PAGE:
1. Background of the study
Current economic conditions have raised serious concerns about financial security, especially the managers and individual who lack the skills and resources to withstand financial market downswings and take advantage of upswings. Individuals and managers are taking responsibility for a growing number of financial decisions, the two most important arguably being the purchase and financing of their day-to-day financial activities.
In recent years, financial literacy has gained the attention of a wide range of major banking companies, government agencies, grass-roots consumer and community interest groups, and other organizations. Interested groups, including policymakers, are concerned that consumers lack a working knowledge of financial concepts and do not have the tools they need to make decisions most advantageous to their economic well-being. Such financial literacy deficiencies can affect an individual’s or family’s day-to-day money management and ability to save for long-term goals such as buying a home, seeking higher education, or financing retirement. Ineffective money management can also result in behaviors that make consumers vulnerable to severe financial crises. From a broader perspective, market operations and competitive forces are compromised when consumers do not have the skills to manage their finances effectively. Informed participants help create a more competitive, more efficient market. As knowledgeable consumers demand products that meet their short- and long-term financial needs, providers compete to create products having the characteristics that best respond to those demands.
However, other researchers argue that financial literacy is a secondary concern when it comes to decision making, partly because evidence on financial education programs has been mixed. Early evaluations, notably by Douglas Bernheim and a series of coauthors, suggested that workplace financial education initiatives increased participation in savings plans (Bayer et al., 1996; Bernheim 2003), while financial education mandates in high school significantly increased adult propensity to save (Bernheim et al., 2001).
A large part of this debate may be linked to the fact that a great deal of variation continues to exist in how researchers define and measure financial literacy itself. Previous surveys that are purposively designed to measure financial literacy (such as the Washington Financial Literacy Survey, the Jump$tart Coalition Survey, or the Survey of Consumer Finances 2001 module) rarely also collect sufficiently detailed information on individuals’ financial education and variables related to financial decision making.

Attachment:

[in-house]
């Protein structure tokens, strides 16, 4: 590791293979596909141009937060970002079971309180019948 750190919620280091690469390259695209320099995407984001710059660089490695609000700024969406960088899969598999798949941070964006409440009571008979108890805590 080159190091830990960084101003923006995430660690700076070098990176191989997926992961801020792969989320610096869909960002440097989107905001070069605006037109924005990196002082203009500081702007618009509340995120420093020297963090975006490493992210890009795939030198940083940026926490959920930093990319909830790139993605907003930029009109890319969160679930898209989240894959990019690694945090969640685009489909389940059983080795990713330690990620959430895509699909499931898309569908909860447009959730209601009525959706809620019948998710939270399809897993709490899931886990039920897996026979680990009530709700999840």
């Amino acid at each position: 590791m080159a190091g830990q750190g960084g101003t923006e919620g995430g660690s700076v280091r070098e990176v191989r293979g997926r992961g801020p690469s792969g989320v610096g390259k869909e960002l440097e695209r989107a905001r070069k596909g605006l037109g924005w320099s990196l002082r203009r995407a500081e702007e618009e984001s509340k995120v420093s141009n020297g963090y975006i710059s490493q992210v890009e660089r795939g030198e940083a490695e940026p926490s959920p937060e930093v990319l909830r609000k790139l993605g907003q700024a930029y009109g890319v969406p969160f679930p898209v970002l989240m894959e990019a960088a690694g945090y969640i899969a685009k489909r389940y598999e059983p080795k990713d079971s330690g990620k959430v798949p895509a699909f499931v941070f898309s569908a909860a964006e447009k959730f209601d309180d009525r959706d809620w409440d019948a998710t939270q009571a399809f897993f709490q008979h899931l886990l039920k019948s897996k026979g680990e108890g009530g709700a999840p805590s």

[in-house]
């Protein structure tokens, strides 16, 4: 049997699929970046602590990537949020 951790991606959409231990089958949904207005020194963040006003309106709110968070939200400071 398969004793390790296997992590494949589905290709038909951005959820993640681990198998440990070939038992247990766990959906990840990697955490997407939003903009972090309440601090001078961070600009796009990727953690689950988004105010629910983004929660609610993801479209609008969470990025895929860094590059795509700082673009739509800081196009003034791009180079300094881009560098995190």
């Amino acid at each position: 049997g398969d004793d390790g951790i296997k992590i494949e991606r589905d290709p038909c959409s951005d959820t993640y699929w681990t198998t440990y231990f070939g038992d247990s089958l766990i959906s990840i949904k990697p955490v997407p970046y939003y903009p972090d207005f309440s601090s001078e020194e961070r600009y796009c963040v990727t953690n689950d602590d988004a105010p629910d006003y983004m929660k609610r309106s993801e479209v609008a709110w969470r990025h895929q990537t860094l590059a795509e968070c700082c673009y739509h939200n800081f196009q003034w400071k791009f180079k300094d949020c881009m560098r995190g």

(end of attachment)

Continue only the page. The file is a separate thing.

This research will exposed a lot of importance issues encompassed to the effect of the financial literacy and the manager’s performance. The reader will be knowledgeable about the impact of financial knowledge on decision making, those with the experienced makes relevant decision compare to those without having the financial literacy knowledge. The research exposed and highlighted different views from the scholars about the benefit and the essential reasons for the managers and individual most learn about financial literacy for their future life.
1.1. Problem Statement
The main purpose that individuals and managers do not engage in planning for the varies capital management for the purpose of right decision making that will impact increment of their resources possess or are not knowledgeable about the terms of financial institutionalization is that they lack financial literacy. Bernheim (1995, 1998) was one of the first to emphasize that most individuals lack basic financial knowledge and numeracy. Several surveys covering the U.S. population or specific sub-groups have consistently documented very low levels of economic and financial literacy. The National Council of Economic Education (NCEE) periodically surveys high school students and working age adults to measure financial and economic knowledge. The survey consists of a 24-item questionnaire on topics including “Economics and the Consumer,” “Money, Interest Rates and Inflation,” and “Personal Finance.” When results were tallied using standard grading criteria in 2005, adults had an average score of C, while the high school population fared even worse, with most earning an F. These findings are confirmed by the Jump$tart Coalition for Personal Financial Literacy survey, which also documents very low levels of basic literacy among U.S. high school students (Mandell, 2004). Hilgert, Hogarth and Beverly (2003) examine data from the 2001 Survey of Consumers, where some 1,000 respondents (ages 18–98) were given a 28 question true/false financial literacy quiz, covering knowledge about credit, saving patterns, mortgages, and general financial management.